Prince of PEACE.

The Executive Directory resoives on and signs the present offensive and defensive treaty of alliance with his Catholic Majesty the King of Spain, negotiated in the name of the French Repuba Pic by Citizen Dominique Catherine Perignon, general of divifion, founded on powers to that effect by a resolution of the Exe cutive Directory, dated 20. Meslidor, (Sept. 6) and charged with its instructions. " Done at the National Palace of the Executive Directory, the

fourth year of the French Republic, one and indivisible.

Conformable to the original. .. (Signed) REVEILLIERE LEPEAUX, president. . By the Executive Directory,

: LAGARDE, secretary general.',

This treaty was ratified on the 26 Fructidor, (Sept. 12.) by the Council of Elders.


andre. The onging the Frenci renainecupy the day, bey, tore

Conditions of the Suspension of Arms between the Frenchs Républic and the Pope. . ,

: 1. W ISHING to give a proof of that: respect which the -.. . French government entertains for his Majesty the King of Spain, the cominander in chief and the civil commissioners of the army of Italy grant a suspension of arms to his Holiness; counting from this day till five' days after the close of the negociation which thall be opened at Paris: for the conclusion of a definitive peace betin een the two states.' .

.' .' .. · Il. The Pope shall send with all possible expedition to Paris a plenipotentiary, in order to abtain from the Executive Directory a definitive peace, by offering the necessary reparations for the outrages and insults which the French endured in his ttates, and particularly for the murder of Bafleville, and the recoinpenfe due to his family. ;


moi . III. The individuals detained in the territories of the Pope for their political, opinions thall be immediately set at tiberty and re-enter into the poilellion of their effects.

IV. The ports belonging to the Pope's states shall be. Thut to all vessels belonging to the powers at war with the French Res public, and open to the French fhips. 'n wonen.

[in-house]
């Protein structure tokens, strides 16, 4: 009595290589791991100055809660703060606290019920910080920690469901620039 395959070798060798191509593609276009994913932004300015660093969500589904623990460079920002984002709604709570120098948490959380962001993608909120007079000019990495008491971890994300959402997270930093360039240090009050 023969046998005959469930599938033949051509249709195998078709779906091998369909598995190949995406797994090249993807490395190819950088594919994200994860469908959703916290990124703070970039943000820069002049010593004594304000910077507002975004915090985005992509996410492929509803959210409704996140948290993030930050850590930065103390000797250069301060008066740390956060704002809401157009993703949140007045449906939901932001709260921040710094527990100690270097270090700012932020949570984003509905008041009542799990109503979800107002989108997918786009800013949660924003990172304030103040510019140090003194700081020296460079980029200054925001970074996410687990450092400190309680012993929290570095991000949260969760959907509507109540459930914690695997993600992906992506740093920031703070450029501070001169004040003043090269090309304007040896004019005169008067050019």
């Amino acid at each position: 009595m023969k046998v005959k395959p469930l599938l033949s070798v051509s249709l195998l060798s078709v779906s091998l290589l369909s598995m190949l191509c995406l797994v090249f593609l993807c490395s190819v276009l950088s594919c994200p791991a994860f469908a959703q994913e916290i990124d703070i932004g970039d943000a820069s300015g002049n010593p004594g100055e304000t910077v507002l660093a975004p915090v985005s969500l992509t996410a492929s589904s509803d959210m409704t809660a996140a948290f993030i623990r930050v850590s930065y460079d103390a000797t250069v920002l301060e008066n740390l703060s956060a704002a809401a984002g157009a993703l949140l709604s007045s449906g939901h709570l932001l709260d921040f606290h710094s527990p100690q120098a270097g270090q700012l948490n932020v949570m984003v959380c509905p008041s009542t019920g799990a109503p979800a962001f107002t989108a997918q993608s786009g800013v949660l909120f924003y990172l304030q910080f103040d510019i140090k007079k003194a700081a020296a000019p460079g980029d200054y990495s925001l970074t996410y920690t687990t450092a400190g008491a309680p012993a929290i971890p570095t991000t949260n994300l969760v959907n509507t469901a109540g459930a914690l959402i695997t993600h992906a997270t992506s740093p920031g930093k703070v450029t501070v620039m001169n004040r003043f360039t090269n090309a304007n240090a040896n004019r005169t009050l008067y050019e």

V. The French army shall remain in posession of the legations of Bologna and Ferrara, and shall occupy that of Ancona.

VI. The citadel of Ancona thall in six day be put into the possession of the French troops, with its artillery, stores, and provisions.

VII. The city of Ancona shall continue under the civil government of the Pope. i.

! io . . . VIII. The Pope thall yield to the French Republic a hundred pictures, busts, vases, and statues, at the choice of commissioners to be sent to Rome, amongst which are specifically comprised the busts in bronze of JUNIUS BkUtus, and that in marble of MARCUS BRUTUS, both placed in the capitol. The Pope shall also deliver up five hundred manuscripts, at the choice of the said commiflioners.

IX. The Pope shall pay to the French Republic twenty-one millions of French money; of which fifteen millions five hundred thousand livres shall be in specic or ingots, the remaining five millions five hundred thousand livres in goods, merchandize, horfes, &c.

X. The fifteen millions five hundred thousand to be paid in three instalıents; five millions in fifteen days, five millions in the following month, and the remainder within three months.

XI. The five millions five hundred thousand livres in goods thall be faithfully delivered according to the demands made froin

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the parts of Genoa, Leghorn, and those places occupied by the army, which thall be pointed out.

XII. Those twenty-one millions shall be independent of the contributions which shall be levied on Bologna, Ferrara, and Fachza.

XIII, The French troops shall have a free passage through all the territories of the Pope.

Correspondence between the French Commisioners and

Plenipotentiary relative to Peacea

the Pope's

Letter from the French Commissioners Garrau and Saliceti to Monfignar Galeppi, the Pope's Plenipotentiary at Florence,


In the name of the French Republic. THE French commissioners of the Executive Directory with